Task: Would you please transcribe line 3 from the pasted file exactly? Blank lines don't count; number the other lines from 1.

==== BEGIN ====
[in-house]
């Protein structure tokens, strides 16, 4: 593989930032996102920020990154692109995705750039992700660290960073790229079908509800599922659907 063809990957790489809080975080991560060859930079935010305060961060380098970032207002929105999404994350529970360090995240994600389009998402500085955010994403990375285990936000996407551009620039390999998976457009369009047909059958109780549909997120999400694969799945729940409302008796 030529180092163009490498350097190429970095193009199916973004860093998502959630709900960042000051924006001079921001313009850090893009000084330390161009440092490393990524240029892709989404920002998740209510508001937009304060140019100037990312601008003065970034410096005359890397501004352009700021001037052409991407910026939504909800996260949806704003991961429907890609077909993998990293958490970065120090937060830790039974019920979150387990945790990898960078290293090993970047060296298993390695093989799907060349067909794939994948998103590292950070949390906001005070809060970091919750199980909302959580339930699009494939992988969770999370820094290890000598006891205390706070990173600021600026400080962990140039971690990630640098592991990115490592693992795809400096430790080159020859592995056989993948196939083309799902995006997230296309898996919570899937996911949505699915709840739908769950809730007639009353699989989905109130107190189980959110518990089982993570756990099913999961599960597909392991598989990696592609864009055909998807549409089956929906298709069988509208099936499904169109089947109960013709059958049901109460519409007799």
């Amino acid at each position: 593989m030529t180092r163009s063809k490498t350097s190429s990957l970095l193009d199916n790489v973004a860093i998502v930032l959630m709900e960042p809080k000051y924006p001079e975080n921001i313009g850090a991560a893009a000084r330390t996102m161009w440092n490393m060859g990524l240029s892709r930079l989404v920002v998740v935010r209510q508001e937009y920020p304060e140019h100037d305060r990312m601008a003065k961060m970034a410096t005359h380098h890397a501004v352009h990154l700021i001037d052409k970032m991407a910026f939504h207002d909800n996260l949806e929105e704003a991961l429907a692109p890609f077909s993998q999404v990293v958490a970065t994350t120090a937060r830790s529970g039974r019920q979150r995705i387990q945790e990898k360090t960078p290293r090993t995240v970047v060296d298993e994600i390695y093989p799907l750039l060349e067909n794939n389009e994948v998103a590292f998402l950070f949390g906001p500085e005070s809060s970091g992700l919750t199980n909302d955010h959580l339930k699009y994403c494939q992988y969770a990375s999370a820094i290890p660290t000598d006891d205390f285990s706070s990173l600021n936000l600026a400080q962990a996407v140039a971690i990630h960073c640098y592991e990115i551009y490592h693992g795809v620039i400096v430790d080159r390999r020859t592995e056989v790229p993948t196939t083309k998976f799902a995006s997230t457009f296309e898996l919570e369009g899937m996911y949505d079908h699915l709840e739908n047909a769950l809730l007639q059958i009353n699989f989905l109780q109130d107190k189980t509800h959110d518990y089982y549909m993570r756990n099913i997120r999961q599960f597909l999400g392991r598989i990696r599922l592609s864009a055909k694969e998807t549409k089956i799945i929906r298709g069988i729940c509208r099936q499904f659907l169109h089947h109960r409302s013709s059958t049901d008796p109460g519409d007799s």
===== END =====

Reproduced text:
């Amino acid at each position: 593989m030529t180092r163009s063809k490498t350097s190429s990957l970095l193009d199916n790489v973004a860093i998502v930032l959630m709900e960042p809080k000051y924006p001079e975080n921001i313009g850090a991560a893009a000084r330390t996102m161009w440092n490393m060859g990524l240029s892709r930079l989404v920002v998740v935010r209510q508001e937009y920020p304060e140019h100037d305060r990312m601008a003065k961060m970034a410096t005359h380098h890397a501004v352009h990154l700021i001037d052409k970032m991407a910026f939504h207002d909800n996260l949806e929105e704003a991961l429907a692109p890609f077909s993998q999404v990293v958490a970065t994350t120090a937060r830790s529970g039974r019920q979150r995705i387990q945790e990898k360090t960078p290293r090993t995240v970047v060296d298993e994600i390695y093989p799907l750039l060349e067909n794939n389009e994948v998103a590292f998402l950070f949390g906001p500085e005070s809060s970091g992700l919750t199980n909302d955010h959580l339930k699009y994403c494939q992988y969770a990375s999370a820094i290890p660290t000598d006891d205390f285990s706070s990173l600021n936000l600026a400080q962990a996407v140039a971690i990630h960073c640098y592991e990115i551009y490592h693992g795809v620039i400096v430790d080159r390999r020859t592995e056989v790229p993948t196939t083309k998976f799902a995006s997230t457009f296309e898996l919570e369009g899937m996911y949505d079908h699915l709840e739908n047909a769950l809730l007639q059958i009353n699989f989905l109780q109130d107190k189980t509800h959110d518990y089982y549909m993570r756990n099913i997120r999961q599960f597909l999400g392991r598989i990696r599922l592609s864009a055909k694969e998807t549409k089956i799945i929906r298709g069988i729940c509208r099936q499904f659907l169109h089947h109960r409302s013709s059958t049901d008796p109460g519409d007799s």